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Instructor: Dr. Jihad Abdallah Linkage and Genetic Mapping

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1 Instructor: Dr. Jihad Abdallah Linkage and Genetic Mapping
Genetics Instructor: Dr. Jihad Abdallah Topic 9: Linkage and Genetic Mapping

2 Independent assortment
In Mendel’s dihybrid cross, alleles responsible for the two traits assort independently (Law of independent assortment). This happens when the two genes are on different chromosomes. In this case we have a ratio of 1:1:1:1 for the F1 gametes (for example, 1RY:1Ry:1rY:1ry)

3 Linkage In eukaryotic species, each linear chromosome contains a long piece of DNA (contains many hundred or even a few thousand different genes) Two genes are linked if they occur on the same chromosome (the genes are physically linked to each other). Two loci on different chromosomes are not linked, because they are usually separated by independent assortment. The term linkage has two related meanings 1. Two or more genes can be located on the same chromosome 2. Genes that are close together tend to be transmitted as a unit

4 Chromosomes are called linkage groups
They contain a group of genes that are linked together The number of linkage groups is the number of types of chromosomes of the species For example, in humans 22 autosomal linkage groups An X chromosome linkage group A Y chromosome linkage group Genes that are far apart on the same chromosome may independently assort from each other This is due to crossing-over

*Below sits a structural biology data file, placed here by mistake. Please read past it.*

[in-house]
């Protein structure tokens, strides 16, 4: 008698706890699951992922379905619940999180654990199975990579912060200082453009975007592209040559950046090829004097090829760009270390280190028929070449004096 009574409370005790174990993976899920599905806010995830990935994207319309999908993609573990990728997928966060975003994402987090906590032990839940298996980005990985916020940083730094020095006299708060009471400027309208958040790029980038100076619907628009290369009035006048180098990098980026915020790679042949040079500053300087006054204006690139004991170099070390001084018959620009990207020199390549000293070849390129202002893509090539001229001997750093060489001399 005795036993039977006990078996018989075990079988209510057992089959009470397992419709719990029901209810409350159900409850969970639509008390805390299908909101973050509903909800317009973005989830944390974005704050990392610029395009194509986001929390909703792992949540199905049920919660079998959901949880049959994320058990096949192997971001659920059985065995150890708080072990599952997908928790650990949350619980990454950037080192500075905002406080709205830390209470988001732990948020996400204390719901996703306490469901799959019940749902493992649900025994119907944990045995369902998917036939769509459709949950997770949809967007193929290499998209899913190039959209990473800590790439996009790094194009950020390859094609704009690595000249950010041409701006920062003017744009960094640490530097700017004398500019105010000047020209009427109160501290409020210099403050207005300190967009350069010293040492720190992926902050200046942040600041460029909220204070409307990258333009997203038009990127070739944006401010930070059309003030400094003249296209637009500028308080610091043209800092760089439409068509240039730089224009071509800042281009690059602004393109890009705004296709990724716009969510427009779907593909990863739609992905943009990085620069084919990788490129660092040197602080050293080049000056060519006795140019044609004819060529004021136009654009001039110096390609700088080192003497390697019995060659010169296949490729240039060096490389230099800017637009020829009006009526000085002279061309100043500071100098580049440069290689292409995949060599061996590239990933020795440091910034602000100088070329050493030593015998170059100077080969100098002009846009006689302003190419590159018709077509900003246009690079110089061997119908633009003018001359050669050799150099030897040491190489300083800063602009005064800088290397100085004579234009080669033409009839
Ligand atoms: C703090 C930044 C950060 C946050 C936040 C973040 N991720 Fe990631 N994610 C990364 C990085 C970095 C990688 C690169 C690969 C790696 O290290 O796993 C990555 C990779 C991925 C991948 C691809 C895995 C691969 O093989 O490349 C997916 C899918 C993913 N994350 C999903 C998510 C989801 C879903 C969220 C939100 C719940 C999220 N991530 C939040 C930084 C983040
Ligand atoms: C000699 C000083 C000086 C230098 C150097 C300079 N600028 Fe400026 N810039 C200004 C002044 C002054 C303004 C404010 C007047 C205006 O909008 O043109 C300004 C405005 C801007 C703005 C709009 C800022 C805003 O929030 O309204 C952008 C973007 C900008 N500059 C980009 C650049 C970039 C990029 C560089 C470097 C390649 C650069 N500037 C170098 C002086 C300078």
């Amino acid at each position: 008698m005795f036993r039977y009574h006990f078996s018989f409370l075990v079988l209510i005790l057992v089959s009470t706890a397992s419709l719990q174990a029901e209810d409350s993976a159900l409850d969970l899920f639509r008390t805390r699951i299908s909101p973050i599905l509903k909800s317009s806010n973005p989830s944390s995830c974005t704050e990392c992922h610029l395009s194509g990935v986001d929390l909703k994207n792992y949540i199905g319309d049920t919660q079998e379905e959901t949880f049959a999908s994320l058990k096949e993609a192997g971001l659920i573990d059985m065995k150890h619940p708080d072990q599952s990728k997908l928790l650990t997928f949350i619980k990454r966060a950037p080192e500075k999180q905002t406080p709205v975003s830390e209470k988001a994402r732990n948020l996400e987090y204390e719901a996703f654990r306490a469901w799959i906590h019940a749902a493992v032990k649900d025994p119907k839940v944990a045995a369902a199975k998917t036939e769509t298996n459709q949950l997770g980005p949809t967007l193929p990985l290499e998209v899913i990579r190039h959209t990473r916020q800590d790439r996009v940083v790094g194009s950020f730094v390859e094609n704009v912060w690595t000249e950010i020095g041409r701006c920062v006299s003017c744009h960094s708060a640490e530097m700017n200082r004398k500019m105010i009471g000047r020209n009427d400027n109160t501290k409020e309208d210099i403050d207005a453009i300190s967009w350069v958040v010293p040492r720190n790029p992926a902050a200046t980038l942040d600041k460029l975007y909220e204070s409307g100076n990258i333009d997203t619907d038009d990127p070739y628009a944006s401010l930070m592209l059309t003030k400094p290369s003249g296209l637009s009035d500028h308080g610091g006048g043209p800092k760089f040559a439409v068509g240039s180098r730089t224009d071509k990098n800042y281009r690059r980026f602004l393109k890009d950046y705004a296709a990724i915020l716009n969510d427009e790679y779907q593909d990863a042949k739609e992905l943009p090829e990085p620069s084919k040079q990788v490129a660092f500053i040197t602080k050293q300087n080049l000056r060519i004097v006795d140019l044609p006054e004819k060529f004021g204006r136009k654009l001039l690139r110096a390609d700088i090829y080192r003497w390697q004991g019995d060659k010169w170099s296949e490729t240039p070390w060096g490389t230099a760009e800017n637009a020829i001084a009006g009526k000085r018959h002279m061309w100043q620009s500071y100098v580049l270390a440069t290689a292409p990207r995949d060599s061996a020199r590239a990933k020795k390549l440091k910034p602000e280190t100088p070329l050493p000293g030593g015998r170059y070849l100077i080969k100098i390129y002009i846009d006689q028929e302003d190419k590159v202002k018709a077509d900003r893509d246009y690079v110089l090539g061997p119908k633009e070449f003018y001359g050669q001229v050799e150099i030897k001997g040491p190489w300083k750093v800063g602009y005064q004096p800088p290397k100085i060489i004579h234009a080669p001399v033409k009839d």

5 Crossing Over May Produce Recombinant Phenotypes
In diploid eukaryotic species, linkage can be altered during meiosis as a result of crossing over Crossing over Occurs during prophase I of meiosis at the bivalent stage Non-sister chromatids of homologous chromosomes exchange DNA segments

6 The haploid cells contain the same combination of alleles as the original chromosomes
The arrangement of linked alleles has not been altered

7 This new combination of alleles is a result of genetic recombination
These haploid cells contain a combination of alleles NOT found in the original chromosomes This new combination of alleles is a result of genetic recombination These are termed parental or non-recombinant gametes These are termed nonparental or recombinant gametes

8 Illustration of recombination between two loci A and B: (a) Two pairs of sister chromatids align during meiosis.  A1 and B1 are located on the same chromosome. A2 and B2 are located on a different chromosome. (b) DNA crossover leads to recombination if the chiasma is located between the two loci.  (c) DNA crossover does not lead to recombination if the chiasma is not located between the two loci.

9 The gametes carrying A1B1 or A2B2 are called parental or (non-recombinant) gametes. While the gametes carrying A1B2 or A2B1 are called recombinant gametes because they resulted from recombination during crossing-over. Recombination is the exchange of alleles between non-sister chromatids due to crossing over and results in new combinations of alleles. The recombination frequency depends on the distance between the two loci and the position of crossover (the chiasma).  The closer they are, the less likely the recombination will occur, because recombination occurs only when the chiasma is located between the two loci.